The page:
Honda Scales Back Marysville Production Amid Lagging Sales
Honda is slowing down production of the Accord and Civic cars at its factory in Marysville as car buyers eye trucks and SUVs.
There’s nothing wrong with the Honda Accords rolling off the assembly line in Marysville. The 2018 model won North American car of the year honors, but sales of the flagship sedan have been slipping since 2015.
In a statement Honda officials explain they’re shuttering the second shift on one of the Marysville production lines temporarily starting in July with an eye on resuming it in a few years.
The change will impact engine and transmission production as well. Honda officials aren’t planning layoffs, saying instead they expect ordinary attrition will even out the workforce.
The production line facing reductions produces two Accord models, the CR-V, the Acura ILX and Acura TLX. A second line, which is devoted to building Accords exclusively, will continue production as usual.
While the current auto market is shifting from sedans to light trucks, the statement notes younger and more culturally diverse buyers still favor passenger cars. Honda considers that market segment “critical” to its future, and says it “remains committed to a robust sedan business.”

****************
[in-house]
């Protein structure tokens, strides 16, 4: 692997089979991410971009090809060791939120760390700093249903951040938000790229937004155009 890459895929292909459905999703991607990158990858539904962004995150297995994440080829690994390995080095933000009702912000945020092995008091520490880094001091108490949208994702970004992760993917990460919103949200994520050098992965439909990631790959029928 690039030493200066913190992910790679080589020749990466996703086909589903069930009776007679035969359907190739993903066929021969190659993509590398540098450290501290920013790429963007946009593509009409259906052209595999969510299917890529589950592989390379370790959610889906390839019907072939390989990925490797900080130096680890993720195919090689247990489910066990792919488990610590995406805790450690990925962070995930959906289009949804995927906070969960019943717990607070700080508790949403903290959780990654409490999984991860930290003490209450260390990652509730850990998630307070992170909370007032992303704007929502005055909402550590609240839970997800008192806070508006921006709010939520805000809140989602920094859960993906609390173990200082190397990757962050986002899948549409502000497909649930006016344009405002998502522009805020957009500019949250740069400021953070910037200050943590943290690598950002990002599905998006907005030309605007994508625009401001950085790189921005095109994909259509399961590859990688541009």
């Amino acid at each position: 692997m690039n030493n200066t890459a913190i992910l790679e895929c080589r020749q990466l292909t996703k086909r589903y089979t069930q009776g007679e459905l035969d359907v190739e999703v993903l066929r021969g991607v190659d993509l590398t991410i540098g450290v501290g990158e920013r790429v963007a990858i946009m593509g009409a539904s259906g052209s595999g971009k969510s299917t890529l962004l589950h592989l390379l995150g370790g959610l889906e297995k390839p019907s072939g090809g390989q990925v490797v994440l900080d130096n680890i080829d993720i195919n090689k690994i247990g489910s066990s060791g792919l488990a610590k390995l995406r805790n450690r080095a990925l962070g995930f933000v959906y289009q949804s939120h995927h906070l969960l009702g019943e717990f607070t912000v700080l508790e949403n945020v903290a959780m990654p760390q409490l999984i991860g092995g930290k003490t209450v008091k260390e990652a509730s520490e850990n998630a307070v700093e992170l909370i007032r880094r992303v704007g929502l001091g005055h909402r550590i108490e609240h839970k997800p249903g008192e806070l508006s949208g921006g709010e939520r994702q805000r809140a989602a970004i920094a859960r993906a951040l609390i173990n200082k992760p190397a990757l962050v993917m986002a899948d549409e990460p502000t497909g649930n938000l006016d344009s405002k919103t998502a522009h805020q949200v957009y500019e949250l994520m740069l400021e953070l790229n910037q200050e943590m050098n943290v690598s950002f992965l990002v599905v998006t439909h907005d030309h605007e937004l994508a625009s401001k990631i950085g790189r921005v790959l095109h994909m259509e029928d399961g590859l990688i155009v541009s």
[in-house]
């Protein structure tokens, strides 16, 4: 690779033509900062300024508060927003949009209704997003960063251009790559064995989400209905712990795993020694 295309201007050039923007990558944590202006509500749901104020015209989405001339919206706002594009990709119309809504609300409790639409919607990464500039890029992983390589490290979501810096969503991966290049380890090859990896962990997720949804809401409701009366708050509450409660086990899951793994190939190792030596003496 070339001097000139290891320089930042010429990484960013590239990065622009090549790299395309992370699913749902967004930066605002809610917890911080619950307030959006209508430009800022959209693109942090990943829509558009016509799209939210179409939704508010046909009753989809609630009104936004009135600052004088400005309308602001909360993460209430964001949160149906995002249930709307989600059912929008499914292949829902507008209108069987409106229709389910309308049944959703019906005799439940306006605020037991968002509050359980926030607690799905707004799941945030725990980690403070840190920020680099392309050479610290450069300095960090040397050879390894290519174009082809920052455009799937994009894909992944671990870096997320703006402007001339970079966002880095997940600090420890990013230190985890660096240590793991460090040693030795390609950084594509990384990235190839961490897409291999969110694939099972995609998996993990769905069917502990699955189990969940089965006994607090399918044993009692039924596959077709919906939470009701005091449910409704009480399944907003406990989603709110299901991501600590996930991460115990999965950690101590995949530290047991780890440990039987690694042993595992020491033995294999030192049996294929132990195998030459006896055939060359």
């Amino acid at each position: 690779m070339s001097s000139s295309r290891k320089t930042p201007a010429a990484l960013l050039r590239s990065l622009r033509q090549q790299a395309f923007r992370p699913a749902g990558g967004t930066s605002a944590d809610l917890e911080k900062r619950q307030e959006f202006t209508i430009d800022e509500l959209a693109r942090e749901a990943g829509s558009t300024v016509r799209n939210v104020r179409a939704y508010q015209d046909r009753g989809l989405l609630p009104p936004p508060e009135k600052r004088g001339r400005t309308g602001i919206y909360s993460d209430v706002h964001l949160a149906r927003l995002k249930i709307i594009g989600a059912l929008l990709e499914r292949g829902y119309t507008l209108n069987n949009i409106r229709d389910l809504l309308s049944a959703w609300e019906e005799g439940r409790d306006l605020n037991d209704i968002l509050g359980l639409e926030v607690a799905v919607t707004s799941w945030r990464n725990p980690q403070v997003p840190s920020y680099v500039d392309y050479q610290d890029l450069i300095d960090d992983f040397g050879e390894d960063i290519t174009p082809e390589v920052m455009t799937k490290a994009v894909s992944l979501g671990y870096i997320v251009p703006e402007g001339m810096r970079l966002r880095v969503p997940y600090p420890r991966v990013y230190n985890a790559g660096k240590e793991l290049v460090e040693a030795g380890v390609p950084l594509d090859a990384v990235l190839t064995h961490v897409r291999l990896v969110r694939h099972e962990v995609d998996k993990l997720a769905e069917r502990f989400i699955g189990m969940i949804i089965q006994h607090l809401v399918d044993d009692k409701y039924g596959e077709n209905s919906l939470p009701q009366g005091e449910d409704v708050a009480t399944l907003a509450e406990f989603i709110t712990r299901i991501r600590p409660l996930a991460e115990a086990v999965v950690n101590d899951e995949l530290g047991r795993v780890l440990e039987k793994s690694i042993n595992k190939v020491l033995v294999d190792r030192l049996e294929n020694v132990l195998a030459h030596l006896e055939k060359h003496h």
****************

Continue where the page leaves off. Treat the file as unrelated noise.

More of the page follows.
Sales of the Accord this year are up 4.6 percent through March but fell nearly 10 percent last year. Civic sales are down nearly 5 percent so far this year to 78,185, according to Autodata Corp. They fell almost 14 percent last year.
CR-V sales, however, are up 6.4 percent through March to 87,280. Trucks and SUVs have made up almost 70 percent of U.S. new vehicle sales this year.
The Associated Press contributed to this story.
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